A recent terror attack on Palma, a strategic port town in northern Mozambique, left dozens of Mozambican troops and civilians dead. It also raised the country’s profile with the Islamic State group (IS) and other terrorists around the world.
The group behind the attack is Ansar al-Sunna, but locals refer to it as “al-Shabaab,” even though it has no links to the Somalia-based terror group of the same name. IS has lost territory and power in Syria and Iraq in recent years but has made steady inroads in Africa, especially in Mozambique. This could inspire supporters worldwide to join their ranks in Mozambique and around the continent, security experts say.
Austin Doctor, an incoming assistant professor of political science at the University of Nebraska at Omaha and co-author of a report about foreign fighters in Mozambique for the website War on the Rocks, said terror operations in Mocímboa da Praia and Palma “can make a conflict an especially desirable destination point.”
“Foreign fighters are attracted to winners — or at least to insurgencies that have reasonable prospects of success,” Doctor told ADF in an email. “No prospective foreign recruit wants to join a fight where the local insurgent group is already on the ropes.”
This has happened before. After suffering failures in the Middle East and Libya, many foreign fighters spread to various parts of Africa’s Sahel region, including the tri-border region of Burkina Faso, Mali and Niger.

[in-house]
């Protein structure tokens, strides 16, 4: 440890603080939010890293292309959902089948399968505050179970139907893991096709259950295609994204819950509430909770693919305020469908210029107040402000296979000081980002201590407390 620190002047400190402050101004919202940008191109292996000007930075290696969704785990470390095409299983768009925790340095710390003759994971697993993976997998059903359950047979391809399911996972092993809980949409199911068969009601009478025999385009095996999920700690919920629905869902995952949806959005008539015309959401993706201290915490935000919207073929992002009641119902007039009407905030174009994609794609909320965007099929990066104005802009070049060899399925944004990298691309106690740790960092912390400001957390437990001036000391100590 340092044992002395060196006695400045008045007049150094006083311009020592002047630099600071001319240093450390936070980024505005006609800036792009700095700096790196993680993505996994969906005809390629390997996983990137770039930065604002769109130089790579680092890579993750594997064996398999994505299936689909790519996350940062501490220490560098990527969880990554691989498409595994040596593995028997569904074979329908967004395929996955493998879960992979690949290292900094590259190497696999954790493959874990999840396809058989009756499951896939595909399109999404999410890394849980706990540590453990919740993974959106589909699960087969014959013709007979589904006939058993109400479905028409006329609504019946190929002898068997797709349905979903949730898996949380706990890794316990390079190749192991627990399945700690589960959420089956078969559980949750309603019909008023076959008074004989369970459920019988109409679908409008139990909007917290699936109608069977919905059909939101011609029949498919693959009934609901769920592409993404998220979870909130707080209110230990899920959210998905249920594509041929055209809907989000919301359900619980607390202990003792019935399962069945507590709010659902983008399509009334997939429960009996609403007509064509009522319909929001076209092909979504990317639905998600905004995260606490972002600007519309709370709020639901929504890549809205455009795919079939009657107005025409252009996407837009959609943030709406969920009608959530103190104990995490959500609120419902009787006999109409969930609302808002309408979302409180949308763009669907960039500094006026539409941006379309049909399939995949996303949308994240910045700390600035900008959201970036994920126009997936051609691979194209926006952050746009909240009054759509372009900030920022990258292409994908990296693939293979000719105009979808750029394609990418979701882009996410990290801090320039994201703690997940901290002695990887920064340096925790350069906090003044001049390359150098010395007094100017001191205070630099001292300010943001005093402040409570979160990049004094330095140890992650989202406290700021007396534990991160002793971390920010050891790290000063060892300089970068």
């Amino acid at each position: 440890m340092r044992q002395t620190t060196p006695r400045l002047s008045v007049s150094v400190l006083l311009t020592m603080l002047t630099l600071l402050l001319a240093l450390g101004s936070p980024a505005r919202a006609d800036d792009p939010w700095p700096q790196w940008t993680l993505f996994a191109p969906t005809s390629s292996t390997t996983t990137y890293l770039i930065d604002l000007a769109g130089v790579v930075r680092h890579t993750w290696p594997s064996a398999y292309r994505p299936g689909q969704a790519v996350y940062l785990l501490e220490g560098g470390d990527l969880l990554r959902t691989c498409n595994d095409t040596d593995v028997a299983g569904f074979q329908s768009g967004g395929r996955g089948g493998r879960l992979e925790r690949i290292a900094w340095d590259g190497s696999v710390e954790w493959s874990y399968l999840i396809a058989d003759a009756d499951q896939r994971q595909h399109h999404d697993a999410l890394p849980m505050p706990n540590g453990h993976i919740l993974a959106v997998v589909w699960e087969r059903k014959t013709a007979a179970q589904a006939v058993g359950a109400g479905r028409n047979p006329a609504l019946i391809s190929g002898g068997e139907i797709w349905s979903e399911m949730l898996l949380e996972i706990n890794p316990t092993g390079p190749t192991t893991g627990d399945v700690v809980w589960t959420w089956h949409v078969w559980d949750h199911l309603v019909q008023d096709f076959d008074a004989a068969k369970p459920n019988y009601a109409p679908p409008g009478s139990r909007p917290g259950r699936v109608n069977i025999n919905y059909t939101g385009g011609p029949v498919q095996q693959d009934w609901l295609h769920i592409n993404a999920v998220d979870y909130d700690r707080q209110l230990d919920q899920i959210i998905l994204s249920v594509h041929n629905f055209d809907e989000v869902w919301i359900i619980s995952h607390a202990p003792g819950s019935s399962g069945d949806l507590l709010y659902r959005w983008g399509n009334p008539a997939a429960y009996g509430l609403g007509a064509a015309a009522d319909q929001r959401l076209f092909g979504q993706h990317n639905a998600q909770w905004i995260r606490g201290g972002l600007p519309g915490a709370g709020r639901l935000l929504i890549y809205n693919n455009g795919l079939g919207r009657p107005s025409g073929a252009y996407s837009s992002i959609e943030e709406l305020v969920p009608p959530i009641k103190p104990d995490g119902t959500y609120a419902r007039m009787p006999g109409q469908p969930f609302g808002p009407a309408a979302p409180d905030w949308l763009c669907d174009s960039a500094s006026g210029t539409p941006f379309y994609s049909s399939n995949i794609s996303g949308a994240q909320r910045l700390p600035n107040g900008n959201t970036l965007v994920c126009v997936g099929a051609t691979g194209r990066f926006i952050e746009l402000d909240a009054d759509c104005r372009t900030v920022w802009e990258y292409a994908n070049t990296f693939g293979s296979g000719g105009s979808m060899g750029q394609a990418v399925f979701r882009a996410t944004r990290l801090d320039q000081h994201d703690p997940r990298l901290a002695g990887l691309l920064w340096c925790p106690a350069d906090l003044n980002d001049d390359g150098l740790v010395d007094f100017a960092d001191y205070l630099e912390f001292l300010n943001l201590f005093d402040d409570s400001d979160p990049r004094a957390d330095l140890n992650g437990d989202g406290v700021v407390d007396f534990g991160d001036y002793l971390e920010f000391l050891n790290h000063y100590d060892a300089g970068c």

The extremist group in Mozambique already is drawing fighters from Africa’s Great Lakes region, South Africa, Tanzania and Uganda, according to the War on the Rocks article.
There is no known coordinated effort to prevent foreign fighters from entering Ansar al-Sunna’s ranks in Mozambique, according to Emilia Columbo, a senior associate with the Africa Program at the Center for Strategic and International Studies, who co-authored the War on the Rocks report with Doctor.
At least twice last year, Tanzanian authorities intercepted young people who said they were en route to fight in Mozambique’s Cabo Delgado province, where Palma and Mocímboa da Praia are located, Columbo said.
“But that appears to have been a unilateral, internal security activity,” Columbo told ADF in an email. “Mozambican and Tanzanian authorities have talked about the need for greater cooperation, but it is unclear if that has gone beyond public statements. When the subject of international intervention in Cabo Delgado comes up, Mozambican officials often raise the need for better border security, suggesting whatever is happening now is still lacking.”
In a report in The Daily Mirror, a security expert said it might not even matter to some foreign fighters whether they are joining a group related to IS. Poverty, civil wars and “general dissatisfaction” are all recruiting tools used to lure “very angry jihadists,” but simply getting paid to fight is often reward enough, the expert said.
Columbo expects terrorist violence to continue in Mozambique for the foreseeable future.
“The insurgents have been steadily increasing their operational capability, launching bold, well-coordinated attacks against harder targets, such as Palma,” Columbo said. “Meanwhile, the government’s security forces are ill-equipped to deal with this security problem, and the government has not prioritized the socioeconomic programs that would help address the root causes of the conflict.”